Frozen (B+). Disney has scored another hit with this animated tale based on a story called The Snow Queen by Hans Christian Andersen. I was feeling sort of down and looking for a pick-me-up, and Frozen did the trick quite nicely. It’s the story of Elsa and Anna, sisters and princesses of the kingdom of Arendelle. Unknown to Anna, her older sister has a hard-to-control magical power that is more of a curse–the power to conjure ice and snow and freezing blasts out of thin air. When Elsa’s power is revealed and she runs away from Arendelle, the plucky Anna sets off on a quest to find her. Along the way, Anna teams up with a surly ice entrepreneur named Kristoff, his expressive reindeer Sven, and a live snowman named Olaf. Their adventures are suitably exciting, and many of the visuals are very cool. It’s not quite top-shelf Disney–the songs are cute enough but not all that memorable, and I would have traded goofy Olaf for good old Frosty the Snowman–but those are very small flaws. Kristin Bell (Forgetting Sarah Marshall) voices Anna; I didn’t really know any of the voices behind the other main characters. Oh, there was a cartoon short involving Mickey and Minnie before the main feature, and I didn’t think it was particularly good. But it didn’t detract from Frozen.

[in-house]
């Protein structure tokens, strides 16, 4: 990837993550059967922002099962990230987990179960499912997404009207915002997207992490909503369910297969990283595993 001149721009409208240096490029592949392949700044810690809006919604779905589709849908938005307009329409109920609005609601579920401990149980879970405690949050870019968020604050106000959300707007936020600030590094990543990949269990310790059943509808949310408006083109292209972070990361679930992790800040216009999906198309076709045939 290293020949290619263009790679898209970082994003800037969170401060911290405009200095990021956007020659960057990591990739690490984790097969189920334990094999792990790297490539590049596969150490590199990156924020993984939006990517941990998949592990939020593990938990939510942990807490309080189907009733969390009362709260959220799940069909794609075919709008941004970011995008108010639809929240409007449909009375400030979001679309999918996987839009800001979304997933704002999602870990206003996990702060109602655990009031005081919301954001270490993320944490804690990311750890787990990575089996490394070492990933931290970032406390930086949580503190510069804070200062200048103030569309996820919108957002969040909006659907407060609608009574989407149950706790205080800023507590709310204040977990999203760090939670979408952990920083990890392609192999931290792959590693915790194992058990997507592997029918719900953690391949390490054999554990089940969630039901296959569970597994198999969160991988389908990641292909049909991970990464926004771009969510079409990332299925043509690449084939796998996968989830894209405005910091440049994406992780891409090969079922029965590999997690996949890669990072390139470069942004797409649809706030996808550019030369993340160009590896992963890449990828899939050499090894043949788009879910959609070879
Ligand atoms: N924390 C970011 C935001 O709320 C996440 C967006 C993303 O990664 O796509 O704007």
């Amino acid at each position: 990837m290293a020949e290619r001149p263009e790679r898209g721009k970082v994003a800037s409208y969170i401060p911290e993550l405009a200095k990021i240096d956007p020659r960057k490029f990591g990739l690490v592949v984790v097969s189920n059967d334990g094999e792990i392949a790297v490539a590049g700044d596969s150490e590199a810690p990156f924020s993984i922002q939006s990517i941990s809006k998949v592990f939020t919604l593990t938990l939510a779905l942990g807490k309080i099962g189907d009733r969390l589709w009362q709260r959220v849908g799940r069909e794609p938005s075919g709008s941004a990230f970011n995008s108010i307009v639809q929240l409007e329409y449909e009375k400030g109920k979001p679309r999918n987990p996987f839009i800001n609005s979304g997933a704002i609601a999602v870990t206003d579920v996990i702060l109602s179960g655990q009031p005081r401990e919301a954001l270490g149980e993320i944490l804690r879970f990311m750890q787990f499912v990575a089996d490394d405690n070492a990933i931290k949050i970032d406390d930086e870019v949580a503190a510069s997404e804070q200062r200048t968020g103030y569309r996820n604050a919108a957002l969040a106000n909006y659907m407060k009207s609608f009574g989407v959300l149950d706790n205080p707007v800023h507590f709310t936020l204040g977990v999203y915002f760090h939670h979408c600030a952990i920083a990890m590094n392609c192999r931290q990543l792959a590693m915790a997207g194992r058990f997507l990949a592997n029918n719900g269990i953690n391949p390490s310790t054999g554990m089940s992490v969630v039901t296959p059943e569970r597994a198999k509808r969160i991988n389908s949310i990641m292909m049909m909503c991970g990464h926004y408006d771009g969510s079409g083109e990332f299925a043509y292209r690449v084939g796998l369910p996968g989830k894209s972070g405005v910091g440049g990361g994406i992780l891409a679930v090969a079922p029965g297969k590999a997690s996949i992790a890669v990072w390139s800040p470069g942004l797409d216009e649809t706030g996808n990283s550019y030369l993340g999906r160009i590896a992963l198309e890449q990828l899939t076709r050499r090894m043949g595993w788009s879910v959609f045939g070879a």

The AristoCats (C+). This was my first time to see this 1970 Disney movie. It was a decent way to pass the time, but it certainly doesn’t measure up to Disney greats like Beauty and the Beast, Aladdin, or The Lion King. The plot was very similar to that of Lady & the Tramp. Lady cat Duchess (voice of Eva Gabor, TV’s Green Acres) and her three kittens are the pampered pets of a wealthy but elderly Parisian woman. When Madame draws up a will leaving her whole estate to her pets for their lifetimes and only after that to her faithful butler Edgar, Edgar decides to accelerate the process by dumping the cats in the French countryside far from Paris. A good-natured alley cat named Thomas O’Malley takes it upon himself to help them get home. There are a few unmemorable songs along the way. But this is probably a good one for younger kids; there are no very scary scenes, parental deaths, or anything like that.